The Story of God’s Mighty Acts

Charles Haddon Spurgeon

Charles H. Spurgeon

Charles H. Spurgeon

This sermon was preached on Sunday, July 17th, 1859, in the Surrey Gardens Music Hall.

The use of this building was necessary in order to accommodate the regular congregations of between 5,000 and 9,000 people. References are made in the sermon to the revivals then being experienced in the United States and Northern Ireland.

“We have heard with our ears, O God, our fathers have told us, what work thou didst in their days, in the times of old.” Psalm 44:1.

PERHAPS there are no stories that stick by us so long as those which we hear in our childhood, those tales which are told us by our fathers, and in our nurseries. It is a sad reflection that too many of these stories are idle and vain, so that our minds in early infancy are tinctured with fables, and inoculated with strange and lying narratives.

Among the early Christians and the old believers in the far-off times, nursery tales were far different from what they are now, and the stories with which their children were amused were of a far different class from those which fascinated us in the days of our childhood. No doubt Abraham would talk to young children about the flood, and tell them how the waters overspread the earth, and how Noah alone was saved in the ark. The ancient Israelites, when they dwelt in their own land, would all of them tell their children about the Red Sea, and the plagues which God wrought in Egypt when He brought His people out of the house of bondage.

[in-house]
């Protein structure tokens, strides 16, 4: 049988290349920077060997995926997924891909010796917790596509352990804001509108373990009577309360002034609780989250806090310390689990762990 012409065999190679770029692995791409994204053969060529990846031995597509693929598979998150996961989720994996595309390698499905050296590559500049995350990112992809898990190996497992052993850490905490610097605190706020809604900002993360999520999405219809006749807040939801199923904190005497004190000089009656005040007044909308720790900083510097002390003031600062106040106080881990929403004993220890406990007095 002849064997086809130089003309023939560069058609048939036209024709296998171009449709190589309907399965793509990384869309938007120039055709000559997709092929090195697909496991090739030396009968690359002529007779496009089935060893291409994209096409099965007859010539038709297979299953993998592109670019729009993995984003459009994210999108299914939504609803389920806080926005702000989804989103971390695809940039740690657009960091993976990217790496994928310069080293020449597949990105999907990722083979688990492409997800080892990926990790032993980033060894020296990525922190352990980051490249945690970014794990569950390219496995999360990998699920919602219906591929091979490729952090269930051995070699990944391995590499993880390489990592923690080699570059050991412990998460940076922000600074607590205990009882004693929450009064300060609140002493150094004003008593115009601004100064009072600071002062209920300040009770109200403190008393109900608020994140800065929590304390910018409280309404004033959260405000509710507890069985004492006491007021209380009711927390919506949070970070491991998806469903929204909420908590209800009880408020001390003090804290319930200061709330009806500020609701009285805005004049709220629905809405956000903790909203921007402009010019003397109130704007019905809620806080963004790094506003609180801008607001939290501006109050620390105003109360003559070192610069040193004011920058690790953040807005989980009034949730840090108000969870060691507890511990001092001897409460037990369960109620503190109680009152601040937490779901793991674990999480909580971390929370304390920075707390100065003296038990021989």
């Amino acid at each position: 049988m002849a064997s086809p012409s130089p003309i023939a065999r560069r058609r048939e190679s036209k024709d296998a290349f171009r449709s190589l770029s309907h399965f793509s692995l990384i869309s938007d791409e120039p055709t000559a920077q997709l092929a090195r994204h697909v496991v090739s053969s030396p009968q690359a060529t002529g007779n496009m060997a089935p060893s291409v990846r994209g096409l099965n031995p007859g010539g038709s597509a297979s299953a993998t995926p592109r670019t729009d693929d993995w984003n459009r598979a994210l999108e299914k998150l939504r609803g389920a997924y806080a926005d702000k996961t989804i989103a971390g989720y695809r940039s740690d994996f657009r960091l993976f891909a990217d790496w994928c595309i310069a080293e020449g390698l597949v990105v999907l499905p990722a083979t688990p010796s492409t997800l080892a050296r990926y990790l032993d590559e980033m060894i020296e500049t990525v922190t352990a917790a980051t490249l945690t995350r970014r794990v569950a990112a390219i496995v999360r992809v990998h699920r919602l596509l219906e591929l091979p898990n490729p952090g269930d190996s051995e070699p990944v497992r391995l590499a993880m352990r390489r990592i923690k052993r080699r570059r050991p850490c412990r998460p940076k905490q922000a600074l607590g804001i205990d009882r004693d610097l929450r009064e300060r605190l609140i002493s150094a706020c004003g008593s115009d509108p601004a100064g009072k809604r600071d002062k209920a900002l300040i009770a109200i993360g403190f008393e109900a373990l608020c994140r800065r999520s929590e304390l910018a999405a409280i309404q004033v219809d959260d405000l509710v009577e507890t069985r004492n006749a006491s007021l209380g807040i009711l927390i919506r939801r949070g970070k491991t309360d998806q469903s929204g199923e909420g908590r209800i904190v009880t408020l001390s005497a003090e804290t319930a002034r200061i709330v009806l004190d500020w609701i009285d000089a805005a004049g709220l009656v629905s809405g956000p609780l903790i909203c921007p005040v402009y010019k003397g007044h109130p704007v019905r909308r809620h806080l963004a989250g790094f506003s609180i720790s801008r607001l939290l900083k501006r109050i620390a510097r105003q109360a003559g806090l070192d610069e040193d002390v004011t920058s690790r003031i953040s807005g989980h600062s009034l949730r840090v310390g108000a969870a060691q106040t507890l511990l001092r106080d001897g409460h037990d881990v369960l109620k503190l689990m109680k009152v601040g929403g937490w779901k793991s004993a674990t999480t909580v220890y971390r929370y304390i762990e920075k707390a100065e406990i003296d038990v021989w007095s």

Among the early Christians we know that it was the custom of parents to recount to their children everything concerning the life of Christ, the acts of the apostles and the like interesting narratives. And among our puritan ancestors such were the stories that regaled their childhood. Sitting down by the fireside, before those old Dutch tiles with the quaint eccentric drawings upon them of the history of Christ, mothers would teach their children about Jesus walking on the water, or of His multiplying the loaves of bread, or of His marvellous transfiguration, or of the crucifixion of Jesus.

Oh, how I would that these were the tales of the present age, that the stories of our childhood would be again the stories of Christ, and that we would each of us believe that, after all, there can be nothing so interesting as that which is true, and nothing more striking than those stories which are written in sacred writ; nothing that can more truly move the heart of a child than the marvellous works of God which He did in the olden times. It seems that the psalmist who wrote this most musical ode had heard from his father, handed to him by tradition, the stories of the wondrous things which God had done in his day; and afterwards, this sweet singer in Israel taught it to his children, and so was one generation after another led to call God blessed, remembering His mighty acts.